Processing and Scanning Company Recommendations

Discussion in 'Film and Processing' started by Mike Dale, Nov 1, 2018.

  1. I’ve recently got back into film with a Hasselblad 503CX. I’m using mostly Fuji Velvia 100 transparency film which I have no question intention of trying to develop myself. I’ve been getting the film developed and low quality scanned by The Darkroom.

    As I improve I’m getting a few that I’d like to get scanned in high quality so I can correct any problems and print on my Canon 13x19 printer.

    Can I get some recommendations for alternative processing and high quality scanning companies please.
  2. It will probably help a lot if you indicate where you are based.
  3. I use Peak Imaging in Sheffield. I have them develop and scan my film. I use their "CD Archive Gold" service. I am perfectly happy with them so far.
  4. Urrrrrr yeah. I’m in Pennsylvania.
  5. NCPS in Carlsbad, CA. Outstanding.
    casey_c likes this.
  6. Sandy Vongries

    Sandy Vongries Administrator Staff Member

  7. I use LTI Lightside in Manhattan for processing B&W 35mm film. The negs always come back spotless. I mail films to them from California.
  8. Me, too. I send my color film to Praus Productions in Rochester, NY. I don't know about their scanning as I do my own. I've also used Blue Moon Camera and Machine in Oregon - they're good, but farther away so I switched to Praus.
  9. Any other thoughts?

    I've placed a few orders with The Darkroom, getting processing and hi-res scanning. I've mostly been happy with the results (the biggest issue being some crinkles in the uncut film when it's returned), but the cost adds up fast. I just placed an order for 3 rolls (2 B&W and 1 E-6), and it was just shy of $70. Looking at some of the other recommendations, it seems like Dwayne's is probably the only place that's less expensive (it wasn't clear if LTI-Lightside offers E-6 processing or scans without prints, or what their scan resolution is).

    I haven't placed any orders directly with Dwayne's, but I had a roll of B&W get sent to them when I dropped it off at a local camera store that doesn't process B&W in-house. The negs came back unsleeved, dirty, and scratched. Needless to say, I'm somewhat reluctant to use them again.

    Unfortunately, the camera stores around here only process C-41 in-house (one did B&W until I complained that my film kept coming back scratched and/or dirty), and I've had less than great luck with one of those. Plus they don't offer high resolution scanning.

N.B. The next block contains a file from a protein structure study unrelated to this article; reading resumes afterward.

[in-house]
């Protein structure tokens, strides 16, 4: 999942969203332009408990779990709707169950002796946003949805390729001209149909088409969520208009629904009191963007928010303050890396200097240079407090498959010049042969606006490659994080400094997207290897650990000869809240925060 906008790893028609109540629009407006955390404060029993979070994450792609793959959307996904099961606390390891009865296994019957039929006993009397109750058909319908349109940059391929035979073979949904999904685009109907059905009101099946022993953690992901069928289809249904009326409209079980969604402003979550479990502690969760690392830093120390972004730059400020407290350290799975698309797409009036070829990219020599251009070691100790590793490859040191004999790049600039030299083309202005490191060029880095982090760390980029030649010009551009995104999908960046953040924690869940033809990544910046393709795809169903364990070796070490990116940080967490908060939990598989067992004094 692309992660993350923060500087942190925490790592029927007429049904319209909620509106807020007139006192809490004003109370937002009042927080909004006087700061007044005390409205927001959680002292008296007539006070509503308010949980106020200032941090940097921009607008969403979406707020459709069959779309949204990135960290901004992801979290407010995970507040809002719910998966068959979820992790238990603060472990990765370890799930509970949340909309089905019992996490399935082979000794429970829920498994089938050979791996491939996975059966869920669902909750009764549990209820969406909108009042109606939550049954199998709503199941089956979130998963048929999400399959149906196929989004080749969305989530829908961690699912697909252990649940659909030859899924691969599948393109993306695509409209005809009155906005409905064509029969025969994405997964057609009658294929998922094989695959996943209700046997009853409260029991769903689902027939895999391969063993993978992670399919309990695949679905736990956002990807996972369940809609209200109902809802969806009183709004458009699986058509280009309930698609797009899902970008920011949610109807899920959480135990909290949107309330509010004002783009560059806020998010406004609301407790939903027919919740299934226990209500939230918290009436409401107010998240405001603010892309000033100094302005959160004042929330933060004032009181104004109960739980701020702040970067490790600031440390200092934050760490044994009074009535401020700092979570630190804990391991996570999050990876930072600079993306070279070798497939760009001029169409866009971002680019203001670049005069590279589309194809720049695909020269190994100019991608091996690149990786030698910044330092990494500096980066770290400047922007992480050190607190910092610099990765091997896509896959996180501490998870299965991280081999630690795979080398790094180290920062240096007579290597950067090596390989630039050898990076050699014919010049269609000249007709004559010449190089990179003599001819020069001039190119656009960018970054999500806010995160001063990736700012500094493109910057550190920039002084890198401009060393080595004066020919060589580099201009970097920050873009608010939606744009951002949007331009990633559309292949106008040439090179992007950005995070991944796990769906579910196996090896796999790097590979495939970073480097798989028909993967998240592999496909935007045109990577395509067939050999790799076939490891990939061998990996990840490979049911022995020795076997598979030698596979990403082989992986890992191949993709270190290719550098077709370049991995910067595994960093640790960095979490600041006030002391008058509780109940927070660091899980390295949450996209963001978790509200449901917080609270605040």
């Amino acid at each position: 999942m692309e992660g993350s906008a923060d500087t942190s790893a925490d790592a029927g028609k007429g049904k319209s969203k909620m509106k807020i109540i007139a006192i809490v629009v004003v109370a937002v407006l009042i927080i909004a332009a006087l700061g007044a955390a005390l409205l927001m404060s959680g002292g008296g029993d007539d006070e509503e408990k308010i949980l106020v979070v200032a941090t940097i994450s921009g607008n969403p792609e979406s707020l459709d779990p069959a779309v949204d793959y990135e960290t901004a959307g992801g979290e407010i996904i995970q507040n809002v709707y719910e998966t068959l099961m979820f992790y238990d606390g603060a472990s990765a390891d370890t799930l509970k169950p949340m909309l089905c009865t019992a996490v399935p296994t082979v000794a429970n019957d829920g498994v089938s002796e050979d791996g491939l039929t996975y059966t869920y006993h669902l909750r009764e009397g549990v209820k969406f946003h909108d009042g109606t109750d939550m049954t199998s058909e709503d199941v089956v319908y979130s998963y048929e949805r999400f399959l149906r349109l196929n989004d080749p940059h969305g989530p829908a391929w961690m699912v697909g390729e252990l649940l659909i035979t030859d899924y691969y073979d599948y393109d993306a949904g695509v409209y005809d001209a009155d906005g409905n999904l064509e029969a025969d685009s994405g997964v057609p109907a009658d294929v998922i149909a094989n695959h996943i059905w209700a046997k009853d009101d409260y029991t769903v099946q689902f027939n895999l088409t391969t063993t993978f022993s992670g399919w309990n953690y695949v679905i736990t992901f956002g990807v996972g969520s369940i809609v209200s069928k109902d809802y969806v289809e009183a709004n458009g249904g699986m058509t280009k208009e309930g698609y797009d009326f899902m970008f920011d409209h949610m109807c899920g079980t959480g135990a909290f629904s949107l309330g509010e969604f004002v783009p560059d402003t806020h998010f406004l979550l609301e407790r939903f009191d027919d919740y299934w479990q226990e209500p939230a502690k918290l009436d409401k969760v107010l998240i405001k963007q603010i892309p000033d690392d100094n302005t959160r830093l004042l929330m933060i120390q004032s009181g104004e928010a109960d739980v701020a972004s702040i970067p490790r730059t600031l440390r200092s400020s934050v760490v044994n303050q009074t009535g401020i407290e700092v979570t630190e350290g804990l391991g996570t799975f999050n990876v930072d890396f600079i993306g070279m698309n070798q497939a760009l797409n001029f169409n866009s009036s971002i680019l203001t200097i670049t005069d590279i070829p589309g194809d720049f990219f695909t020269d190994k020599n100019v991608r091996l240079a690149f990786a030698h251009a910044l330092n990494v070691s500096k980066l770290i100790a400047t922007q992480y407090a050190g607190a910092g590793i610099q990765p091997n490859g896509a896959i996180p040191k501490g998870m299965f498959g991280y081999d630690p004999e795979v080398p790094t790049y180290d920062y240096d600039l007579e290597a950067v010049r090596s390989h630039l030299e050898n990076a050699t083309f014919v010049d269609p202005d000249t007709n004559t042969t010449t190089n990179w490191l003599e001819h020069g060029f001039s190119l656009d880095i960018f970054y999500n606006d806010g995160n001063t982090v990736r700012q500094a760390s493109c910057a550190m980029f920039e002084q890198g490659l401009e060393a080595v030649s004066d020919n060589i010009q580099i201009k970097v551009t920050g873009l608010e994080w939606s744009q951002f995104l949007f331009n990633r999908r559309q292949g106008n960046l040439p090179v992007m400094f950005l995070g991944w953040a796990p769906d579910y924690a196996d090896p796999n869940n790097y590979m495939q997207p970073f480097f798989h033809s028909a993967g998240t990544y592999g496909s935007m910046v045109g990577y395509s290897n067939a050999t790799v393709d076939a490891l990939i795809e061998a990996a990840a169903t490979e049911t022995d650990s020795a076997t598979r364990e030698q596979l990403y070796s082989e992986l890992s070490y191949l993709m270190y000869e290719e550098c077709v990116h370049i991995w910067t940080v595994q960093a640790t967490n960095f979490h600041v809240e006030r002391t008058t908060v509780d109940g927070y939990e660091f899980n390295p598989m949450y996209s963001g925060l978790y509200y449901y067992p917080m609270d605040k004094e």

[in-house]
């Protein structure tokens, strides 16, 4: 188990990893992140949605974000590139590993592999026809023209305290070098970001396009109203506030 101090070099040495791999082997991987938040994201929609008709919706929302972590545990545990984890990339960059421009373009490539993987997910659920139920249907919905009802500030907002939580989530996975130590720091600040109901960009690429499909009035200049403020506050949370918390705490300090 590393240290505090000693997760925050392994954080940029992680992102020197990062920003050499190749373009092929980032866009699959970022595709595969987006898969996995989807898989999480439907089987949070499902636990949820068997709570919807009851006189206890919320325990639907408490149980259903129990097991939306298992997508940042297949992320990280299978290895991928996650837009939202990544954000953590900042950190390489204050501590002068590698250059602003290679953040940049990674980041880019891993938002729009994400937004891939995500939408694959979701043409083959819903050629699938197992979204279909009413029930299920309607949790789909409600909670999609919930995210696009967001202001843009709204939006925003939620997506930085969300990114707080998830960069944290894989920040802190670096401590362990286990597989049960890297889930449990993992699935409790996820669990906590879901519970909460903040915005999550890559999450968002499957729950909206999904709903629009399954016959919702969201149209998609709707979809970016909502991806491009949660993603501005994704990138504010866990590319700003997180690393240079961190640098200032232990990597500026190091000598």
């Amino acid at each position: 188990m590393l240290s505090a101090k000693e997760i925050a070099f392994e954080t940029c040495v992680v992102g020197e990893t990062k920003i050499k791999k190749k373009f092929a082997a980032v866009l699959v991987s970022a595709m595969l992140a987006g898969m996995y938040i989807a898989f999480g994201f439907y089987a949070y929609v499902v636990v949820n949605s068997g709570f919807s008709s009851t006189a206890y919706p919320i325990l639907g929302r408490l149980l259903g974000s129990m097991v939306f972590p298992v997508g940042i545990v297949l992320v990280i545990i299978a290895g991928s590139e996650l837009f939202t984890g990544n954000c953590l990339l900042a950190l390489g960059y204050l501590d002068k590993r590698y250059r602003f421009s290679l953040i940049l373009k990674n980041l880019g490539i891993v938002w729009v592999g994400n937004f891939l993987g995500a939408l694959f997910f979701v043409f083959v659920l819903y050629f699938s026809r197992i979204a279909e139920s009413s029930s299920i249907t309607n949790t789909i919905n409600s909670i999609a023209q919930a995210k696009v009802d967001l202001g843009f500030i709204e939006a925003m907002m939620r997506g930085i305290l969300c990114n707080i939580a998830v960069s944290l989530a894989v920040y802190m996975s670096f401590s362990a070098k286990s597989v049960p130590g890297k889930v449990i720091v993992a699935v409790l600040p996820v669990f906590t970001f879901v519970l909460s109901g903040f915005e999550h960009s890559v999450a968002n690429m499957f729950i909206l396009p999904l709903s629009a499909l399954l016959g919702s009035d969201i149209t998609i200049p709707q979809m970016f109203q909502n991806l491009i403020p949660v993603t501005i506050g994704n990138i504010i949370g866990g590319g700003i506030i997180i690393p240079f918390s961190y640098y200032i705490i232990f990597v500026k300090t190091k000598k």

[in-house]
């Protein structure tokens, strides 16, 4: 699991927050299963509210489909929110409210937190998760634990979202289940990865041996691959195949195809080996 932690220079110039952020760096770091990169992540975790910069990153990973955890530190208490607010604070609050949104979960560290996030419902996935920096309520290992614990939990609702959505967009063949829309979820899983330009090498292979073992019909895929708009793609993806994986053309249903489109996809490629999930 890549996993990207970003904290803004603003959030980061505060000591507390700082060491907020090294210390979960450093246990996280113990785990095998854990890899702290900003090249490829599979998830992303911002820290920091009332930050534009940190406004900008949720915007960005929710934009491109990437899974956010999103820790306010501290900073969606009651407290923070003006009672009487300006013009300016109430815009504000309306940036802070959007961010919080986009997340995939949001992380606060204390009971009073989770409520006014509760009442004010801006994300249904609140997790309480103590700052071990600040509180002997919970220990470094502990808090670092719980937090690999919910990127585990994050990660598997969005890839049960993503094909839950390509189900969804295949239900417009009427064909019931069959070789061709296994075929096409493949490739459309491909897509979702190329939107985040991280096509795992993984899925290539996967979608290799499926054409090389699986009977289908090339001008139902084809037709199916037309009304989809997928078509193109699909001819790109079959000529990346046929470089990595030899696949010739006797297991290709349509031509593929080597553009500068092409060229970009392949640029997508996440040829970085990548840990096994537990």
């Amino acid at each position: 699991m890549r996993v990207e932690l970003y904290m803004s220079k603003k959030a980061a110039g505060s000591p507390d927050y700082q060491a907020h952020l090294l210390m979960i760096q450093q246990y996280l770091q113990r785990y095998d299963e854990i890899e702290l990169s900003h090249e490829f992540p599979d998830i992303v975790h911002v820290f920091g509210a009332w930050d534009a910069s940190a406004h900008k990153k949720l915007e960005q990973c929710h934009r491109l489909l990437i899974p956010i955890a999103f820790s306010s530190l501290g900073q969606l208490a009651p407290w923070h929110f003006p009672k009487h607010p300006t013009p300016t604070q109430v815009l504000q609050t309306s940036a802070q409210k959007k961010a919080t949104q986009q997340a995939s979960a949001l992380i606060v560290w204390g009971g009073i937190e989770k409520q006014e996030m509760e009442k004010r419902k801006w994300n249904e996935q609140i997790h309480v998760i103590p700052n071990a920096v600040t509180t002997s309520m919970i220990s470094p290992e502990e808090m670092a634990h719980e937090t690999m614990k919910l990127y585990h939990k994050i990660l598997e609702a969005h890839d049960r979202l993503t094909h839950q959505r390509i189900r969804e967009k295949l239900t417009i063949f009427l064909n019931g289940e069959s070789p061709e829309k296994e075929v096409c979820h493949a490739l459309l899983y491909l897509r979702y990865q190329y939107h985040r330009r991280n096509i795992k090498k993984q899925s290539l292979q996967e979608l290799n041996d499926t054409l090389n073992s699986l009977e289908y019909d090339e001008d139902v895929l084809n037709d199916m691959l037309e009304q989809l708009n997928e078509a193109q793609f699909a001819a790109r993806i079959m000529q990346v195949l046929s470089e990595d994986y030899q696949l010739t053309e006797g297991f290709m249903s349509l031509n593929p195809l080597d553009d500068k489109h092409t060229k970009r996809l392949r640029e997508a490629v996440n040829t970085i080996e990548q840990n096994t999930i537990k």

10. I don't use The Darkroom, but it looks like you're using their "Super Scan" service? It's tempting to convince yourself that you will accept nothing but the best quality, but as you adds up quickly. What about their "Enhanced Scans"? I know it only saves $5/roll, but it also adds up I suppose. 2048x3072 is acceptable enough for most common print sizes. What do you do with your scans? For web use, that resolution is certainly plenty. If you did want to print something larger than 8x10 or so, you could always have individual negatives/slides re-scanned. Just some food for thought...
  11. I use a local lab, mostly to avoid postage.

    If I am not too much in a hurry, I wait until I am going in that direction.

    Nearby lab does C41 for USD 8.00 and E6 for USD 12.50 (that is, 10.00 + 2.50 for mounting) for 135-36.

    It used to be that USPS would ship a 35mm roll for the 2 ounce rate, but now there are surcharges,
    which will also apply to the return shipment.

    I do remember when I was younger, using Kodak mailers to send them out. I suppose there were
    local E4 (that long ago) labs around, but we always assumed that Kodak knew best.

    Well, as far as I know, there have been many C41 labs, but the fewer E6 labs offered more
    professional services and higher prices. Mostly my father used the Kodak labs when I was young,
    and so I did, too.

    If you shoot enough that you can pack 10 rolls together then the shipping per roll is less.

    I suppose I also like supporting the local lab to keep them open.
  12. The Darkroom is fast, has fair pricing and provides a quality service so you might just want to level up in the quality of scan there that you're asking for.

    For as much control as possible in the editing of the photos you might want to consider 48 bit scans. 48 bit scans done on a great scanner like a well maintained drum, Eversmart, Creo or even a Nikon Coolscan will allow you to pull details from your highlights that you may not be able to with a 24 bit scan. Especially in a high contrast light situation.

    Greg Miller
    Film Rescue International
  13. Another vote for The Darkroom and their Super Scan. I've been very happy with 16x20 prints from medium format Ektar 100.
  14. I am from NZ and I send slides to AGX Imaging. They also do $12US Imacon scans. Slides only though, no C41 processing. I have also used Dwaynes before also and they are quite good too they also have order forms that cater to international customers. They as you might know processed kodachrome for people around the world as they were the last lab in the world that did that.

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